Fathers and delinquent child support

There are many Texas fathers who do not live in the same households as their children. According to a study, fathers who owe back child support may spend less time with their children, are likely to have children with multiple partners and may work fewer weeks a year than those fathers who stay current.

. Parents in the United States paid $32.4 billion in child support though the federal Office of Child Support Enforcement in fiscal 2015. Typically, the parents who do not live with their children have to submit child support payments to the parents who do.

In an effort to explore the link between father involvement and delinquent child support, two researchers evaluated the data from a survey of 4,897 urban families with children born between 1998 and 2000. The researchers claim that their study was the one of the first to use national data to determine if fathers who do not reside with their children are less likely to see them and provide in-kind assistance.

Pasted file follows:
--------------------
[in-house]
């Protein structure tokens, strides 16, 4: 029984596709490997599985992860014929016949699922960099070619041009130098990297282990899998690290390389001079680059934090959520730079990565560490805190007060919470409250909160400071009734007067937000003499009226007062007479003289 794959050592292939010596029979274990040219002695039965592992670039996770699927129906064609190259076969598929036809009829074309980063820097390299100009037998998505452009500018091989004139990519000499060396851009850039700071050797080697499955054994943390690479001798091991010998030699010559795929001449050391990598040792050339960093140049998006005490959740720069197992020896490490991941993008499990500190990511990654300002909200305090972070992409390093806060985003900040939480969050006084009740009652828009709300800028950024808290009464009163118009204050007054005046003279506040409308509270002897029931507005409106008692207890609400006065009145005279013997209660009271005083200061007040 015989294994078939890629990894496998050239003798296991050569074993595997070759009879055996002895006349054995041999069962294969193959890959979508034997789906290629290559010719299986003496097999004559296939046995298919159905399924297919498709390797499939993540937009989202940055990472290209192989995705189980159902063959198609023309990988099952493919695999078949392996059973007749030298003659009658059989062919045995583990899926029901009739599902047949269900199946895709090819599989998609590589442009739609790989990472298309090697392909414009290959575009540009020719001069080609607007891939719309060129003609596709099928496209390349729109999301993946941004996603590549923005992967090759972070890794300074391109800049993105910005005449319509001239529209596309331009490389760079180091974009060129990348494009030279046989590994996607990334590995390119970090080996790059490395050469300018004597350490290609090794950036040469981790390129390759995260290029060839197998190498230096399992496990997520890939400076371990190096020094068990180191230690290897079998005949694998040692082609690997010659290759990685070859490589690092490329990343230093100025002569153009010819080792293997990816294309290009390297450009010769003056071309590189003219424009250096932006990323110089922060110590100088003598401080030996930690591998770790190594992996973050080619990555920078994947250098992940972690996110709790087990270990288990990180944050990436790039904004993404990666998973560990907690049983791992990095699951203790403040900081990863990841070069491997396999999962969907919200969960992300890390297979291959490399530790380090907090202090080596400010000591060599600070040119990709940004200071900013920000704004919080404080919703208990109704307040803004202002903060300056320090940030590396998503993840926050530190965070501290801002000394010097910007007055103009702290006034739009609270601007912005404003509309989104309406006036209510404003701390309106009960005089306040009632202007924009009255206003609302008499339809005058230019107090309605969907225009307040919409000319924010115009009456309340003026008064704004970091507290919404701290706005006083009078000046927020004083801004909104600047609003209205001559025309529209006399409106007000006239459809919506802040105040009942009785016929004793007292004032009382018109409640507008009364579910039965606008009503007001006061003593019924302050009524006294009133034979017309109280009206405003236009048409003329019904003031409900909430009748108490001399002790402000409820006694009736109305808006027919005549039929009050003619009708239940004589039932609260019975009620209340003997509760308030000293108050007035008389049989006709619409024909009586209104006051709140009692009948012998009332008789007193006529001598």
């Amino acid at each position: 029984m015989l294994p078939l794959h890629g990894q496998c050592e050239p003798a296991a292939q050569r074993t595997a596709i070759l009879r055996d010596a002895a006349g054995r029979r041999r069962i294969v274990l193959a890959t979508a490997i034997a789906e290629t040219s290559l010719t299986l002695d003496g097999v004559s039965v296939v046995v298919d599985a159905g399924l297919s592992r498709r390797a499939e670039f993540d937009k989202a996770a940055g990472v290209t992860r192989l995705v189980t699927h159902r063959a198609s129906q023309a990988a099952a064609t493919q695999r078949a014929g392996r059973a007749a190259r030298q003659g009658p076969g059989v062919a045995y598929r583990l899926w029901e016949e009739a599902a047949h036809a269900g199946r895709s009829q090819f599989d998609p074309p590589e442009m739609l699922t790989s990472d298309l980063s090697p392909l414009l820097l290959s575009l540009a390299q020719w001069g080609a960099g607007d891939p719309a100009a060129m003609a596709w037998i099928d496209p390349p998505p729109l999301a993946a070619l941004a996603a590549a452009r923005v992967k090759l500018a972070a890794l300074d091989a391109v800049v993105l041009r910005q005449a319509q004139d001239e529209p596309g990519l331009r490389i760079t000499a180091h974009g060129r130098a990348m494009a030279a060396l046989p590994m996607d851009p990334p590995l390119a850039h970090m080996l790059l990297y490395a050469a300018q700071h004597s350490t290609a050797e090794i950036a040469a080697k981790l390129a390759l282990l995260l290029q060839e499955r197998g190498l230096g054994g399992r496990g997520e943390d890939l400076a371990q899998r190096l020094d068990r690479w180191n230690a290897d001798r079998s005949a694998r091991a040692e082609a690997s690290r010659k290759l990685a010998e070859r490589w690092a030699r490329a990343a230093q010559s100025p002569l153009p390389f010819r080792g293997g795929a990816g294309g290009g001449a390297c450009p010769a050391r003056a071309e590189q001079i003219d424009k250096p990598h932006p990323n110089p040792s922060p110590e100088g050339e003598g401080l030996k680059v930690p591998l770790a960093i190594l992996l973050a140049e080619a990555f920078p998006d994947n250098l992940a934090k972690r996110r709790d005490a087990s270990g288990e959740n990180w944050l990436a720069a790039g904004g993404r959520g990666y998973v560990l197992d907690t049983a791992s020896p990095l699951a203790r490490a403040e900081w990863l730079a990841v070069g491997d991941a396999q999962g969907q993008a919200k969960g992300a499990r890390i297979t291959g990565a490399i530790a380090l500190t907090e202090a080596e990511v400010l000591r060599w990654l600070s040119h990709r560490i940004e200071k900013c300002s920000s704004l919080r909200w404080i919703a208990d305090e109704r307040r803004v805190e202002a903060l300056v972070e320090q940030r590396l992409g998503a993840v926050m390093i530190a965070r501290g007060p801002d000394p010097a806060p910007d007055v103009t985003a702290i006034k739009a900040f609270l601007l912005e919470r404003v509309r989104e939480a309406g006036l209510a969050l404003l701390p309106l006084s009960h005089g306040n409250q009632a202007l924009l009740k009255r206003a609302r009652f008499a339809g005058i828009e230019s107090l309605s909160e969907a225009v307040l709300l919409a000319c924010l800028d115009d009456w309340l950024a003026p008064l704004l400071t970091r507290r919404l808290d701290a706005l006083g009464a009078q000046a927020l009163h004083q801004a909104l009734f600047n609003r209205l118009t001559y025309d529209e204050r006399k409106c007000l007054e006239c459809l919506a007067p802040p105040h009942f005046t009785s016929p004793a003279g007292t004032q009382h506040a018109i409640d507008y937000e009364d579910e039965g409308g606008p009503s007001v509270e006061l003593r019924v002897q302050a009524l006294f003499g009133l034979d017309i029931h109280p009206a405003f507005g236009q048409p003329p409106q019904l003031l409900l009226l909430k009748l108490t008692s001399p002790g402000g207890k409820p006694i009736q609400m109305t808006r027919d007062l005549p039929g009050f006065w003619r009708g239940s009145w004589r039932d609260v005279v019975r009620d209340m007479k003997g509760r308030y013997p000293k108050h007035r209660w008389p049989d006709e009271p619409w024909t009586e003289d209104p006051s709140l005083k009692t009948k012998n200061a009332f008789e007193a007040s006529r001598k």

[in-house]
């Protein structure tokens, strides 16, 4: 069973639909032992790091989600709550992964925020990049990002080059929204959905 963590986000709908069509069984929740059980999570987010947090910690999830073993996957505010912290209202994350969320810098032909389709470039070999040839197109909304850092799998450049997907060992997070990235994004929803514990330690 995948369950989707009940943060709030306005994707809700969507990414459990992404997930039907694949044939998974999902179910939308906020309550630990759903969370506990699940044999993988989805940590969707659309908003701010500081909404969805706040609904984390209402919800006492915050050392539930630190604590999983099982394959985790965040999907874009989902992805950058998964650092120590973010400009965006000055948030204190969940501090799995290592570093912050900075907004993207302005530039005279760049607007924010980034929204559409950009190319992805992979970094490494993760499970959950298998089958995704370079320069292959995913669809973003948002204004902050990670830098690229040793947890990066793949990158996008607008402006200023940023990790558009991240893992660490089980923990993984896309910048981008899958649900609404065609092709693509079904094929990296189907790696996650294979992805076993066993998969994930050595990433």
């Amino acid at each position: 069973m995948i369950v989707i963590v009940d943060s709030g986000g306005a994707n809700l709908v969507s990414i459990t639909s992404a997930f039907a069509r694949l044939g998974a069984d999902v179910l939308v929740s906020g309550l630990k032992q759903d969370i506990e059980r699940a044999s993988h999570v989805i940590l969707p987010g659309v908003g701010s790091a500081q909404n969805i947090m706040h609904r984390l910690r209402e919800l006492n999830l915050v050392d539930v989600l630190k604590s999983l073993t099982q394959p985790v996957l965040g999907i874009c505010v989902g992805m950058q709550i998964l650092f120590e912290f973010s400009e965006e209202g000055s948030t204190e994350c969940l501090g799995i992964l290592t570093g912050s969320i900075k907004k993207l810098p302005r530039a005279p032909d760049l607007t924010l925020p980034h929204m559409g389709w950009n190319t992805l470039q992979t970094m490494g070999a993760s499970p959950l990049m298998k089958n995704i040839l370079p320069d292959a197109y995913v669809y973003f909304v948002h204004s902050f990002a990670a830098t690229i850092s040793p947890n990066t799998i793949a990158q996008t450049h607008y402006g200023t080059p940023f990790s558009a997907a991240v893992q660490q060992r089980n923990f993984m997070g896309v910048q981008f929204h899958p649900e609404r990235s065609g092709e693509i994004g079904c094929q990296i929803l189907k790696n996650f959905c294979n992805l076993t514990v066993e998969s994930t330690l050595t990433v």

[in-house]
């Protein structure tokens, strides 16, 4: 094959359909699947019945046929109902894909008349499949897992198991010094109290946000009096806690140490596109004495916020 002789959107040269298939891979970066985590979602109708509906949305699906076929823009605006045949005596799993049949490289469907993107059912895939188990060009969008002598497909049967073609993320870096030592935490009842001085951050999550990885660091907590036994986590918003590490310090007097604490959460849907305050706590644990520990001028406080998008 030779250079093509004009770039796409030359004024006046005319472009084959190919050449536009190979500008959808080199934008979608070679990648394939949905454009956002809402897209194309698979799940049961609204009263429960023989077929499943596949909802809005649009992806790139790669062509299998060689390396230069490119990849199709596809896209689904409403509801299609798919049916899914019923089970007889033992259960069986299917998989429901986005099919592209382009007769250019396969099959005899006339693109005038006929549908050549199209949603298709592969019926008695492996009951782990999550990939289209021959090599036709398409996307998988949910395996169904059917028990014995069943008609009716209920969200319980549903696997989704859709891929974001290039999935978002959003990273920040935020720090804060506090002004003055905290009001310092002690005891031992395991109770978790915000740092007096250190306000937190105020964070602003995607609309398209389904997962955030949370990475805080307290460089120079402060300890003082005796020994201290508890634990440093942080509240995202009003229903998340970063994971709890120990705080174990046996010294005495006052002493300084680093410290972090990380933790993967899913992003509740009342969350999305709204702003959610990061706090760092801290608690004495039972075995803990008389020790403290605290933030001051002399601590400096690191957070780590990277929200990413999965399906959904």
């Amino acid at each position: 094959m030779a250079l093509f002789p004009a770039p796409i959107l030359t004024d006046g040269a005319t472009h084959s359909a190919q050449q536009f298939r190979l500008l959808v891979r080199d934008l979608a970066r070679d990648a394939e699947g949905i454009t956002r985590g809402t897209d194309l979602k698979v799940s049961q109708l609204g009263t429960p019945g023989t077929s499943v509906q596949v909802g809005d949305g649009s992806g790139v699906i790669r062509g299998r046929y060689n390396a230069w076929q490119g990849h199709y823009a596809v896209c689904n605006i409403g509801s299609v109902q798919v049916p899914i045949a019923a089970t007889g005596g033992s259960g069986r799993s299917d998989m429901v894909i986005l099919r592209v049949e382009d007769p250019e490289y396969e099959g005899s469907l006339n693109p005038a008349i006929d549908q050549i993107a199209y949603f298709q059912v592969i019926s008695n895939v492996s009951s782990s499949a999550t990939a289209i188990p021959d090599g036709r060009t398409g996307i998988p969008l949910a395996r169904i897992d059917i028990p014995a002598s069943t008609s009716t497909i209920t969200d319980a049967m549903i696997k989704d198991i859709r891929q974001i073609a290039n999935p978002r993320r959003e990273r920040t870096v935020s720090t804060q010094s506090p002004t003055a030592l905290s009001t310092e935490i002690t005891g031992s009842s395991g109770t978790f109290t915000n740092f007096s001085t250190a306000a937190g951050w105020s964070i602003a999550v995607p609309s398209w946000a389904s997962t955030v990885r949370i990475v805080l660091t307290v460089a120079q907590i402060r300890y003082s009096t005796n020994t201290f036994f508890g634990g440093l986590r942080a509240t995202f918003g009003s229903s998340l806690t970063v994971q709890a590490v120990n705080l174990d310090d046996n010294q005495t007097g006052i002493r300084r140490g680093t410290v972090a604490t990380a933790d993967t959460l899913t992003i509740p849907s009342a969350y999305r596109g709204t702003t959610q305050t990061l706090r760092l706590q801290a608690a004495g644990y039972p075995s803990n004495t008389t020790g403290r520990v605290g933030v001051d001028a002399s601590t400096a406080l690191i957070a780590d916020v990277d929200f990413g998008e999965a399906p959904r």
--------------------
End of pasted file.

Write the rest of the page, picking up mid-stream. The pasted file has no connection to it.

When reviewing the data from the Fragile Families and Child Wellbeing Study, the researchers focused on the data that was related to paternal participation and child support when the children would have been nine years old. The researchers found that the more than 30 percent of fathers who were delinquent owed an average of $7,705 in back child support. They also discovered that fathers in arrears were less involved with their children and were less likely to participate in daily activities, such as reading books or playing outside.

A family law attorney may work to ensure that clients receive their child support payments in a timely manner. The attorney may request child support modifications for a cost of living increase or may ask that the court begin enforcement measures to obtain delinquent payments.

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